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Quick Summary of State Cat Laws
Cynthia Hodges, J.D., LL.M., M.A. (2010)


State laws related to cats are limited in number and application. Apart from anti-cruelty laws, the majority of state laws address health issues, such as requiring cats to be vaccinated against rabies. The only states that have comprehensive “cat codes” are California, Maine, and Rhode Island. California mandates the minimum time for weaning kittens, yearly veterinary requirements, and holding periods for impounded cats. Maine addresses the seizure of stray cats and vaccination requirements. Rhode Island’s cat law is aimed at reducing the number of free-roaming and feral cats (cats that are wild and unsocialized), and is the only state that requires cats to be licensed.

Although most states try to reduce the number of free-roaming and feral cats by requiring cats that are adopted from pounds and shelters to be sterilized, states generally consider free-roaming and feral cats to be a local issue. Therefore, the burden has fallen on local governments to address the concerns associated with these cats, such as nuisance, trespass, property damage, and destruction of native wildlife.

State laws are generally focused on preventing cruelty to animals, preventing disease transmission by requiring cats to be vaccinated, and reducing the number of feral cats by requiring cats adopted from shelters to be sterilized. Local governments are left to deal with free-roaming and feral cats, and the problems associated with them.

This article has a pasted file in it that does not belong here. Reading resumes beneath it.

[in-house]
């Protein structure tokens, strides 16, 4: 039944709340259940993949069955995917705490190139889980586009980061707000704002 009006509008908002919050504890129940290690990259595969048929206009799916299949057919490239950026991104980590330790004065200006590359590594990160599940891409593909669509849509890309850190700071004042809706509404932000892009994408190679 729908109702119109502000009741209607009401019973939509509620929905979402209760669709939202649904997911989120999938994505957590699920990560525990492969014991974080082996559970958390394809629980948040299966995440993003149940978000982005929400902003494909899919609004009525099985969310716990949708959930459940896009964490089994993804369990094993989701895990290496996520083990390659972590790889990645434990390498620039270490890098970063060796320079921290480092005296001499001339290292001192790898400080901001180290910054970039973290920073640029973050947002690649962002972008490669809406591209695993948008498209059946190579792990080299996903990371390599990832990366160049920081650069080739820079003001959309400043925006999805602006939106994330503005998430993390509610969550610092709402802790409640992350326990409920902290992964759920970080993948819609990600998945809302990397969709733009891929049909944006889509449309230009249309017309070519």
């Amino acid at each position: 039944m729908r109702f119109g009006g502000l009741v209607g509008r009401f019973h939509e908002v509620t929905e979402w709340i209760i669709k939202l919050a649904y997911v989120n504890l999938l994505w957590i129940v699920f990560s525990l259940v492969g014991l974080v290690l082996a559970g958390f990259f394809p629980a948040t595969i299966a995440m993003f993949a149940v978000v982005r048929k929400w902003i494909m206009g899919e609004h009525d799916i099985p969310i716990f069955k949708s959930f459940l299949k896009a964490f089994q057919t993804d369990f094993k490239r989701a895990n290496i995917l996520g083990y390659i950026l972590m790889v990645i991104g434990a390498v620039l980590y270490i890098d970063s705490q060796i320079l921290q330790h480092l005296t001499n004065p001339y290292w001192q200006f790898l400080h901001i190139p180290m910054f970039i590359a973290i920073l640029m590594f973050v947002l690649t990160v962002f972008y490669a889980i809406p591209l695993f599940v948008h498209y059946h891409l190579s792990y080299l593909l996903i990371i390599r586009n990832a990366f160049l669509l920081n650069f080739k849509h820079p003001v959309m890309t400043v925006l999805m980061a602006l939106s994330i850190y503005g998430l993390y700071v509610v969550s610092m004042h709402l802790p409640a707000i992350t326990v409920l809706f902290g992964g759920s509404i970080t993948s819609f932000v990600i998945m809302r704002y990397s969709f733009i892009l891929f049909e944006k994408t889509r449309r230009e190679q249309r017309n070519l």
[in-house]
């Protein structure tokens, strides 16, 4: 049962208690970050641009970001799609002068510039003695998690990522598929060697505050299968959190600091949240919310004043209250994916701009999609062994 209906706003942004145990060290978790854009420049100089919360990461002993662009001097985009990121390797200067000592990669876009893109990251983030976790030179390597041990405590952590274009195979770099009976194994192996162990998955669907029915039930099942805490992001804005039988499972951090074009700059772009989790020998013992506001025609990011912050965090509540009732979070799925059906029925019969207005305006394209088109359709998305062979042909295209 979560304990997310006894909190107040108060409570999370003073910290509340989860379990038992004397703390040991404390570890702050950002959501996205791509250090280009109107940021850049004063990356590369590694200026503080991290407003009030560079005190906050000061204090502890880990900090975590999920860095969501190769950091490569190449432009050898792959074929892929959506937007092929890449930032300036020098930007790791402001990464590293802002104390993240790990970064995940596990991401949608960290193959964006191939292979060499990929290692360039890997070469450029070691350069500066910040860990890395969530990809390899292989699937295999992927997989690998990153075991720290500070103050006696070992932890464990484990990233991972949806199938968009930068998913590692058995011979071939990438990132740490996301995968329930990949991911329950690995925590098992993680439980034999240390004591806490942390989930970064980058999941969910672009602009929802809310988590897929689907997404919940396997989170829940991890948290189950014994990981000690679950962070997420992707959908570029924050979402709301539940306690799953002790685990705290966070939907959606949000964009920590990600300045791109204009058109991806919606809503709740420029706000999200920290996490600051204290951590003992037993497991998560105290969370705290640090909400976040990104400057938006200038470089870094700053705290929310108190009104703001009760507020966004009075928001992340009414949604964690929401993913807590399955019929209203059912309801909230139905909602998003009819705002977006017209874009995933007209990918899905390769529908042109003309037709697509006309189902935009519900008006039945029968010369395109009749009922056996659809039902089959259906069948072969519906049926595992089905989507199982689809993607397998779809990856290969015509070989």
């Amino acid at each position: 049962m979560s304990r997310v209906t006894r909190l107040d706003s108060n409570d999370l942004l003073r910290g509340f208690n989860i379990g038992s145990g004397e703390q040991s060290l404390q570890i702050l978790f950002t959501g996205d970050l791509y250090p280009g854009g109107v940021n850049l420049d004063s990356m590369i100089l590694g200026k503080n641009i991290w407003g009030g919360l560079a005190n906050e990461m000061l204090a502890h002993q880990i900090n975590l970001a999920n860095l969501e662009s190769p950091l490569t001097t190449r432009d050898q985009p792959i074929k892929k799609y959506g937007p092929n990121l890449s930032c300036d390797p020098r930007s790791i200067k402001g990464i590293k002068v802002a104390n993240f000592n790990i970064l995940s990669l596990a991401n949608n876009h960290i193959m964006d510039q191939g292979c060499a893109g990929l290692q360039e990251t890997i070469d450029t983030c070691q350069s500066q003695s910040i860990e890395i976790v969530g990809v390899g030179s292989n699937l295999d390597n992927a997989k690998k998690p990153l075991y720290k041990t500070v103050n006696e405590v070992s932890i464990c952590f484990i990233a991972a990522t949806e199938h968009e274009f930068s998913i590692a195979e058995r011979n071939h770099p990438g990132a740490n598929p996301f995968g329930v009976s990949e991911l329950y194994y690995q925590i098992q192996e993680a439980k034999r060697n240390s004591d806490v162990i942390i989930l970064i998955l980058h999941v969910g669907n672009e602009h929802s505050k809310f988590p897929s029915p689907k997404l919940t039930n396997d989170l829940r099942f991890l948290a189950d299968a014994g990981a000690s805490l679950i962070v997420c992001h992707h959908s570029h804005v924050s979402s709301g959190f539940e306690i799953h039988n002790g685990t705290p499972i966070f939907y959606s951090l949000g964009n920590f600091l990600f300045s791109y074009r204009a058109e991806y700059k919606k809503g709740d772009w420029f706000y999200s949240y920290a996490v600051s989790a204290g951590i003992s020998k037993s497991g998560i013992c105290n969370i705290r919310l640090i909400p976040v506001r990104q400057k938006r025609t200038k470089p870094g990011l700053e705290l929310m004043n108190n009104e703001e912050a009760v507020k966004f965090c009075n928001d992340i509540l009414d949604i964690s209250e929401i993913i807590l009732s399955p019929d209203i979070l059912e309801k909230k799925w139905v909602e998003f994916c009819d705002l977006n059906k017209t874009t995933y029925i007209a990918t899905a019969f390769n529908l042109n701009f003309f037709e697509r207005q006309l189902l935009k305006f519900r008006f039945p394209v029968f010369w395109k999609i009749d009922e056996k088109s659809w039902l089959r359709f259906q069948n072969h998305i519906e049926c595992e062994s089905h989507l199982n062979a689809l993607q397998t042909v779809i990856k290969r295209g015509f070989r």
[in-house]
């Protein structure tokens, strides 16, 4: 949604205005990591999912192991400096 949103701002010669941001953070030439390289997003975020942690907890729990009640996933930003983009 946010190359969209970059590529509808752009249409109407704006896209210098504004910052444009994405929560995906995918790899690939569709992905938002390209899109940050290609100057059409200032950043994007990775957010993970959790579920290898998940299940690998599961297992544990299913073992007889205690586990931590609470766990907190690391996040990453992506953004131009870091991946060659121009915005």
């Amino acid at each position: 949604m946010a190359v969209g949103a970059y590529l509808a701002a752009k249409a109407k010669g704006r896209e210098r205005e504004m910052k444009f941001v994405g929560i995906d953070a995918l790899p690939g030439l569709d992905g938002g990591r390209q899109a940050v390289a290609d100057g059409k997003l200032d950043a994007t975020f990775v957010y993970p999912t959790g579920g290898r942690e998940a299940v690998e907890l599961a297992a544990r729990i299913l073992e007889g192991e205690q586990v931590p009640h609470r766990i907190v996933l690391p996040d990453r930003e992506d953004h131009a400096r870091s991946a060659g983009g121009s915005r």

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Biological Overview of the Domestic Cat
Tony LaCroix (2006)

Felis silvestris catus is the scientific name for the domestic, or house cat, whose closest relative is the species Felis silvestris lybica, the African Wild Cat. Cats were first domesticated in Egypt about 4,000 years ago, see Pamela Jo Hatley, Feral Cat Colonies in Florida: The Fur and Feathers are Flying, 18 J. Land Use & Envtl. L. 441, 442 (2003), where they were highly regarded because they ate rats which ate supplies of grain. Cats often form wild colonies, in which they communicate with each other by use of up to one hundred different vocalizations, including purring, hissing, and clicking. http://www.channel3000.com/news/1472741/detail.html.

The domestic cat covers a wide geographical range, from Antarctica to urban cities as well as temperate farmlands, and is the most popular pet animal in America. Shawn Gorman & Julie Levy, A Public Policy Toward Management of Feral Cats, 2 Pierce L. Rev. 157, 157 (2004). Cats in captivity typically live from fourteen to twenty years, while the oldest known cat lived to the age of 36. http://www.pawsonline.info/feline_statistics.htm. Cats live longer if not permitted to go outdoors, where they are more prone to catch disease or become injured in a fight, and if they are spayed or neutered, thus eliminating the possibility of testicular or ovarian cancer, and reducing the risk of mammary cancer. http://cats.about.com/od/reproduction/a/spay_neuter.htm.

Cats are athletic animals, which can reach running speeds of up to thirty miles per hour for short distances. http://en.wikipedia.org/wiki/Cat#_ref-6. They have incredible vertical jump capabilities, able to clear a seven-foot fence from a stationary position. Id. They are also unique in that they do not have rigid collar bones, allowing them to pass through openings the size of their head. http://www.daytondailynews.com/news/content/shared/living/pets/scoop/scoop_061206.html. 

Although treasured as companions in ancient Egypt as well as in the modern Western World, this is not the case in other areas, where cats are considered to be food, and treated much as are chickens and cattle in America. http://www.messybeast.com/eat-cats.htm.  

 

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